Saw a classifieds ad for a cool guitar for a good price. However, it's apparently been without strings for 5 years. Would the neck be completely ruined by this if the truss rod hasn't been loosened?
Those are flat sawn. I have a Charvel Spectrum from the same period and the neck is pretty thin, but obviously that period of Jackson/Charvel is some of my favorite construction on guitars ever. I'm not sure what you consider that modern, but those are '89-'92 era. Most likely a '90 or '91 in your case.It's a Charvel Avenger for 300€ - so thin neck I guess, but probably quite modern construction. In winter indoor air can be super dry and in summer moisture can be really high, so there can definitely be a lot of moisture and temperature shifts during that time.
I first thought the trem had been upgraded as well, but apparently the JT-570 is made by Schaller. Bridge pickup has been changed to a Dimarzio, so I guess someone's done some routing as well.
Can you see it in person? Should be pretty apparent.I also misread the ad a bit, apparently the guy's had it for 5 years and it's been without strings for 2.
Just yesterday I was looking at my sabre and wondering, again, why they two-piece the neck near the headstock bend. Should have been obvious. You guys know so much. I am not very good but have been fooling with guitars for forty years. All just totally on my own like everything else.Can you see it in person? Should be pretty apparent.
Generally speaking up to a year should be fine. Some people take it super seriously, but I never have on double locking guitars. There's such a thing as being so worried about always keeping it under tension you can never dive bomb and only replace one string at a time. :lol: I know people like that. If it was that fragile it wouldn't have a double locking floating trem.
Depends if it was indoors or in a storage unit too. I've bought quite a few "bulk" vintage neck listings from storage units. Over a year in a coastal area with large seasonal fluctuations in both temperature and humidity in non indoors storage is indeed a cause for concern, but good pictures or seeing it in person should clear it up.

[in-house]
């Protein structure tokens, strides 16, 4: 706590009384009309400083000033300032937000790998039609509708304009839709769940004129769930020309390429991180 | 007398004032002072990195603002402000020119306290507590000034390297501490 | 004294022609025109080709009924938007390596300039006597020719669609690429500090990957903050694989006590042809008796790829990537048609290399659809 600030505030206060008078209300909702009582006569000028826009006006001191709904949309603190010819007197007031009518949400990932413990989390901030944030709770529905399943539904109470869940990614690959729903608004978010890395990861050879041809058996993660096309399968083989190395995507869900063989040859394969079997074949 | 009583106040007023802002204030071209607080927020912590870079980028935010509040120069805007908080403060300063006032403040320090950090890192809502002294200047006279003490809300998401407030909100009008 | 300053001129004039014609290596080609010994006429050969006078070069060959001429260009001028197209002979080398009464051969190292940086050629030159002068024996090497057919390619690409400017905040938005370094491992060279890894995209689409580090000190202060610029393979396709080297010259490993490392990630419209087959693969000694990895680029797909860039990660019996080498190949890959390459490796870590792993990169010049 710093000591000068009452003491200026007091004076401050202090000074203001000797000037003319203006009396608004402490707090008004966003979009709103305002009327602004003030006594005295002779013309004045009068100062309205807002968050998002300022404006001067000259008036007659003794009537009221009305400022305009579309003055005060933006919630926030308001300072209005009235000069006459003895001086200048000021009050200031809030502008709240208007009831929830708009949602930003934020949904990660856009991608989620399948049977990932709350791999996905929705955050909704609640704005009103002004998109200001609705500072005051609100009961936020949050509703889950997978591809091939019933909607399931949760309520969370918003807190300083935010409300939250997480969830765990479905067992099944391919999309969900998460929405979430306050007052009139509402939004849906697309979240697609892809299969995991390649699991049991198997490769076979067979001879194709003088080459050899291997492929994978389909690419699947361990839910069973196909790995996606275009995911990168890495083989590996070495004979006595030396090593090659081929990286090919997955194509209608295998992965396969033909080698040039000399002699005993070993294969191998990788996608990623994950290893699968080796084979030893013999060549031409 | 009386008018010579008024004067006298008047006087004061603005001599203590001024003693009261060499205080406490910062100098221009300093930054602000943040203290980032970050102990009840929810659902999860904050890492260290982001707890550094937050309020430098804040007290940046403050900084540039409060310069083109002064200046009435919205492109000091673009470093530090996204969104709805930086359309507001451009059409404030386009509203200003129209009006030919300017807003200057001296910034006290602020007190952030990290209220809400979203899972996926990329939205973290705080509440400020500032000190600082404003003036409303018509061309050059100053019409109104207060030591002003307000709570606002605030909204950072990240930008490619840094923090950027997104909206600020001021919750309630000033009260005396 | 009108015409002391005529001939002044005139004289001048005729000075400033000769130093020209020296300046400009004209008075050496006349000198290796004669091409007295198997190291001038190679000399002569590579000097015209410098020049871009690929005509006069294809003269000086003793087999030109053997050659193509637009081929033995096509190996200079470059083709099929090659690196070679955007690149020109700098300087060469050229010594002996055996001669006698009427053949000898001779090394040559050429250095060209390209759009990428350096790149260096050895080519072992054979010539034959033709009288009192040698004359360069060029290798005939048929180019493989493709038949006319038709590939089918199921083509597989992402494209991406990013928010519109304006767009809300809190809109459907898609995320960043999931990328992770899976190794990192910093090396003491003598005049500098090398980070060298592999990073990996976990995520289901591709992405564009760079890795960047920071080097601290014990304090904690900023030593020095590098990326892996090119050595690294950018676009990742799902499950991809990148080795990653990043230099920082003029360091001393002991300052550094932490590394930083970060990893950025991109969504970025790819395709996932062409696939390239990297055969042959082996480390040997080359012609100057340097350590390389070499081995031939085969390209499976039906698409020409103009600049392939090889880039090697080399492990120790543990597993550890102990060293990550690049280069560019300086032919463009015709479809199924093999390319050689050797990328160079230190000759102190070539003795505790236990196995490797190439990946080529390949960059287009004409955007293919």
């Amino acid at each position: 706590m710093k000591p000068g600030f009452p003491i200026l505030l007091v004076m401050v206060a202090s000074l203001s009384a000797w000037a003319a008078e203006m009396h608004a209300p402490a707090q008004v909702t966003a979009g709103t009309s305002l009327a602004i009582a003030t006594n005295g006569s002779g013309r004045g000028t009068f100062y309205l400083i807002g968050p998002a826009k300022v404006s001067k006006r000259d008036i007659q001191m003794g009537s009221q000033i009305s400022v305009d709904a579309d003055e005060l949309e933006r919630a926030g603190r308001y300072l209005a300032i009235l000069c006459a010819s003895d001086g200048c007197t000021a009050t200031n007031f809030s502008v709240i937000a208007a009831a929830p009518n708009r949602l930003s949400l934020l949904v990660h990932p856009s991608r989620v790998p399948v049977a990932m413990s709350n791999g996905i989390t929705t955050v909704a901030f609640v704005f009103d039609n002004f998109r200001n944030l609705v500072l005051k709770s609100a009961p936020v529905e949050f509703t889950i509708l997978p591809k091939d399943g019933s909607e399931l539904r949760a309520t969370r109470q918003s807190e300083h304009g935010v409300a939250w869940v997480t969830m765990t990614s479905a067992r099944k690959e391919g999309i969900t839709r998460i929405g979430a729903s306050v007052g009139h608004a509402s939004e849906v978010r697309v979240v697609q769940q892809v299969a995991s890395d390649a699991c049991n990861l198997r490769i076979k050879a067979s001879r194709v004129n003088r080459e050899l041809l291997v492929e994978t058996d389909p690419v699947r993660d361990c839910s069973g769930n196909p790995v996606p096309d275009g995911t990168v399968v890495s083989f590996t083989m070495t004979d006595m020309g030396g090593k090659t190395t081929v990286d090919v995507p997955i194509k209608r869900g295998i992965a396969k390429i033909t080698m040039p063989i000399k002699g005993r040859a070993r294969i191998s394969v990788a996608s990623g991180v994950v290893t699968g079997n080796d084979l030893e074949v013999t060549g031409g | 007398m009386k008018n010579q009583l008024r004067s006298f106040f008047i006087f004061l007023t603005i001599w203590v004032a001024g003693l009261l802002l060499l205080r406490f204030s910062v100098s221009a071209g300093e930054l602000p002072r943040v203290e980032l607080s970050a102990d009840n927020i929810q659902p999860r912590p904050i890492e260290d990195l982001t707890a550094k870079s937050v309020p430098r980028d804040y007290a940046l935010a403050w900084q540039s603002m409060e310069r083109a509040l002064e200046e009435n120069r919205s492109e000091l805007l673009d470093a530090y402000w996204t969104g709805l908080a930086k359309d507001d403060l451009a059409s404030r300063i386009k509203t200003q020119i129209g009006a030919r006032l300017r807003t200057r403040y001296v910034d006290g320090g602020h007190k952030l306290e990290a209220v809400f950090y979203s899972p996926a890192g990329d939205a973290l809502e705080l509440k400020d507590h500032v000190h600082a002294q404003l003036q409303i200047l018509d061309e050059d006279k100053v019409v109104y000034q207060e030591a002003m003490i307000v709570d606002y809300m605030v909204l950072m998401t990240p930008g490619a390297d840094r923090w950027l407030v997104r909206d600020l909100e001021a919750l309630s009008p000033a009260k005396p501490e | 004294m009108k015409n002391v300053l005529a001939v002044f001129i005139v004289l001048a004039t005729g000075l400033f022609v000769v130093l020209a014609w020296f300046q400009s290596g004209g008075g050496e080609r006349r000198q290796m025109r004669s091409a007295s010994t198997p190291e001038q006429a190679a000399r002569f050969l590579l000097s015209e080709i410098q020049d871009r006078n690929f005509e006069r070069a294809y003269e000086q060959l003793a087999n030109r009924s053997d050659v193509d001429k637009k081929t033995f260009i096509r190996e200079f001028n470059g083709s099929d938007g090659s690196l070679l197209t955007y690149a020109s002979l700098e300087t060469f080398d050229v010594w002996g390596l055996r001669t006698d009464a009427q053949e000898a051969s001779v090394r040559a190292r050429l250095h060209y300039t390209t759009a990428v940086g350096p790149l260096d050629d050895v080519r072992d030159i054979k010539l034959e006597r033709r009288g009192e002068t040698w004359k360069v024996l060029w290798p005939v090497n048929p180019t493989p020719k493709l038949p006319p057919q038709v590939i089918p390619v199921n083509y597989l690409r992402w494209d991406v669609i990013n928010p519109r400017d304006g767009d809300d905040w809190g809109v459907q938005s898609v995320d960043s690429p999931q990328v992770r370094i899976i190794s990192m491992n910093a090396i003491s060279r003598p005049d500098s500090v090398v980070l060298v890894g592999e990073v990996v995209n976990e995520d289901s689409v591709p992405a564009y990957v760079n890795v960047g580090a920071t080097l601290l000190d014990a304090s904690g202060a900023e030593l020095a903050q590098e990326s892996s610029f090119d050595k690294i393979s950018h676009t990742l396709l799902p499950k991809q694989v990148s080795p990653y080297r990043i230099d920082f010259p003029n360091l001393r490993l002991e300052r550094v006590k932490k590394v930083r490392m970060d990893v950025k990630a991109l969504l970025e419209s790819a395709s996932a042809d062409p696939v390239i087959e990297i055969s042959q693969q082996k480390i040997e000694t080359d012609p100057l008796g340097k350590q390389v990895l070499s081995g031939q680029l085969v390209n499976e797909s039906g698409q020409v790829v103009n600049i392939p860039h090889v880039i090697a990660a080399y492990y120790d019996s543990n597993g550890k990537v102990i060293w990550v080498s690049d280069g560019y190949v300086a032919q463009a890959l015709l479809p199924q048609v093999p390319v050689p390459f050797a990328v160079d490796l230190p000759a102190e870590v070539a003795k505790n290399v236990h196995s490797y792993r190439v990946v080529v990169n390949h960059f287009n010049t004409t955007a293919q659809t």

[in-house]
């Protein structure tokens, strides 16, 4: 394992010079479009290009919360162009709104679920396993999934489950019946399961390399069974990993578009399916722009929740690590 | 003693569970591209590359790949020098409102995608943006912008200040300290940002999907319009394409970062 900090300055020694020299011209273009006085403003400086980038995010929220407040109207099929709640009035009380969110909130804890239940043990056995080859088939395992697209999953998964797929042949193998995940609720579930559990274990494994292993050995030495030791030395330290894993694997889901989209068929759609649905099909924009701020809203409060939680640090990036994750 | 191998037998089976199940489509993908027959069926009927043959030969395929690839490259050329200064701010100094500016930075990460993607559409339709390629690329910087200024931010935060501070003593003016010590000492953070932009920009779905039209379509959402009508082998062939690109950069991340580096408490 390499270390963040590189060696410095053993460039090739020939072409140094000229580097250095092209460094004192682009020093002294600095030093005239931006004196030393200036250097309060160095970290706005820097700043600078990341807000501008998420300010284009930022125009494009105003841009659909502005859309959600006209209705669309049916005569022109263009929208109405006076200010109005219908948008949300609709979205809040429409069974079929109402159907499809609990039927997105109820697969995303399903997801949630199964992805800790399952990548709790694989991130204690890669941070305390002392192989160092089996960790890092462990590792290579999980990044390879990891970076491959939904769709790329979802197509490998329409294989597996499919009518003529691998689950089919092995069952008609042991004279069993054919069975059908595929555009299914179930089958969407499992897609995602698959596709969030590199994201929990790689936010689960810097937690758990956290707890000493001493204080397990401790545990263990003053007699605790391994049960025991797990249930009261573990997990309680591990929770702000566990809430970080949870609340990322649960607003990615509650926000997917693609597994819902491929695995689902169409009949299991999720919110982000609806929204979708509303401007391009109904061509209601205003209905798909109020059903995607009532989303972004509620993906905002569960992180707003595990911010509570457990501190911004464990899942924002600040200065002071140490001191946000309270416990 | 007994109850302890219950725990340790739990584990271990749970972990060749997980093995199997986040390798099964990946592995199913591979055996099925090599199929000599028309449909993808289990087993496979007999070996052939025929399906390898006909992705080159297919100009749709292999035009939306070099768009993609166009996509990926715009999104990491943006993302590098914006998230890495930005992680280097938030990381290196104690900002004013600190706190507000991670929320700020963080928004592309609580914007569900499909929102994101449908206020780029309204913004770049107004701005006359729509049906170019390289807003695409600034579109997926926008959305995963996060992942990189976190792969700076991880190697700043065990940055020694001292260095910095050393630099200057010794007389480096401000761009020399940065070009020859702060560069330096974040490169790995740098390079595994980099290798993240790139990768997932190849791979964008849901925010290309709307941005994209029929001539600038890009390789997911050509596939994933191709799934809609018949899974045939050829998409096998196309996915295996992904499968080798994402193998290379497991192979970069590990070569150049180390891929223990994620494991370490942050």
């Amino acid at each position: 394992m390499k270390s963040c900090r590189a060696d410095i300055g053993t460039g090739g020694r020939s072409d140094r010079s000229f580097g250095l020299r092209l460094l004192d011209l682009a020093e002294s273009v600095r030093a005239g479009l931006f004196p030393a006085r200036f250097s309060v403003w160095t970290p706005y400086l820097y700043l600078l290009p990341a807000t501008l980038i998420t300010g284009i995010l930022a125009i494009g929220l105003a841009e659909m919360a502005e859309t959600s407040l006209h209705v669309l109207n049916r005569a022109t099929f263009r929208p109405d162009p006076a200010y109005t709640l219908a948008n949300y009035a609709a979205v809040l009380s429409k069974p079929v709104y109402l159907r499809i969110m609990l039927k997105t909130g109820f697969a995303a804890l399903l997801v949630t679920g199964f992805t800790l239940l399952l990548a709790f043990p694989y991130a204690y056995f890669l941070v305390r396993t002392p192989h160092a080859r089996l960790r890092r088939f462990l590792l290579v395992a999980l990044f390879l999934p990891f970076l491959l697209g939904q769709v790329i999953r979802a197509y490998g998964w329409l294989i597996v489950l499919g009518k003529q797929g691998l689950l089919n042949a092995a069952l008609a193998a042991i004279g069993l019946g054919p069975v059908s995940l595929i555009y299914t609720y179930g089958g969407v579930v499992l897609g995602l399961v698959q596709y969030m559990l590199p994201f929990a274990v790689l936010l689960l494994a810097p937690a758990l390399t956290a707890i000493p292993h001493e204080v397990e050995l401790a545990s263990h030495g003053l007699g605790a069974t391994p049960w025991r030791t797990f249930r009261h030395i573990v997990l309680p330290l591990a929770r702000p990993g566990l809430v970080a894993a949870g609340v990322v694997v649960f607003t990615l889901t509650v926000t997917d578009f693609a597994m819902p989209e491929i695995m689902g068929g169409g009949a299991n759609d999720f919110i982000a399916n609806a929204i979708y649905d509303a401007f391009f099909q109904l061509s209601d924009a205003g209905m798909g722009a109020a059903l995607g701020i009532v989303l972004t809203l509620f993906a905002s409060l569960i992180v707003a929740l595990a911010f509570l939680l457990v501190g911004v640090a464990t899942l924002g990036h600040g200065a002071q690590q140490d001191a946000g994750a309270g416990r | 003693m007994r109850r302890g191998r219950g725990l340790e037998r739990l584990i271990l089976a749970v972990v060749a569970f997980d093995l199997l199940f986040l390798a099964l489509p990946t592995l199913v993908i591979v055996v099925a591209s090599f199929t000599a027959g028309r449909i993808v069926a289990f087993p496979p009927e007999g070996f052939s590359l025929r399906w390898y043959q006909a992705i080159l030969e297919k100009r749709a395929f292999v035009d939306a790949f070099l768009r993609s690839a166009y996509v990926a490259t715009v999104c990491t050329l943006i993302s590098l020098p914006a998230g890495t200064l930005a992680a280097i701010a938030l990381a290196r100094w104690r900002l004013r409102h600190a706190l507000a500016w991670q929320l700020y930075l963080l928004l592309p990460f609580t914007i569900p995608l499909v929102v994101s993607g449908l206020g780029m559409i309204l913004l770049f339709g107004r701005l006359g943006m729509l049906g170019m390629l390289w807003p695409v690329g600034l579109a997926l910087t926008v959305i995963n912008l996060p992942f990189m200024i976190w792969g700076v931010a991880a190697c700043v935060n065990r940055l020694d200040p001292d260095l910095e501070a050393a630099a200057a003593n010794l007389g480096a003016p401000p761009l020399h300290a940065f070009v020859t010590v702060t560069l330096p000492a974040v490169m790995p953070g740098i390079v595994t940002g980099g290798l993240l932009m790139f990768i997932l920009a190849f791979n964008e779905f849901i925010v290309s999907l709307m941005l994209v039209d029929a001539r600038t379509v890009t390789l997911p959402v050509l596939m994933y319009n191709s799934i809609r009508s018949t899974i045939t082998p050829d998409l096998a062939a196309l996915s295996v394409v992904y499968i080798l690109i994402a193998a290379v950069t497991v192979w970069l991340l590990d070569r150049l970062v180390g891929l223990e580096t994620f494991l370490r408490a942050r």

Those are the best shreddy bolt on necks you can get though. Anything '89-'92 MIJ Jackson Charvel is gold and generally speaking holds up quite well.
The scarf joint method of neck construction, particularly the JC MIJ variant, also holds up quite well, even on flatsawn necks. That's part of the reason those necks withstand the ravages of time so well.
So it looks like a quarter sawn neck would have more resistance to forward/backward warping while the width of the quarter sawn neck would tend to minimize side warping. Very good.Just yesterday I was looking at my sabre and wondering, again, why they two-piece the neck near the headstock bend. Should have been obvious. You guys know so much. I am not very good but have been fooling with guitars for forty years. All just totally on my own like everything else.
Quarter sawn is absolutely theoretically better than flat sawn, but ultimately it matters more if whoever made it knew what they were doing. :lol:So it looks like a quarter sawn neck would have more resistance to forward/backward warping while the width of the quarter sawn neck would tend to minimize side warping. Very good.
It wasn't in the OP, but he mentioned later the model in question was a 30 year old Jackson Charvel super obscure bolt on Rhoads made for a year or two with a mega bizarre slanted double single bridge pickup that almost every owner routed for a proper humbucker. So I'm assuming he is after a bit of a project.I wouldn't buy it personally. If the thing has been neglected for two years, the current owner probably didn't take good care of it before that point either.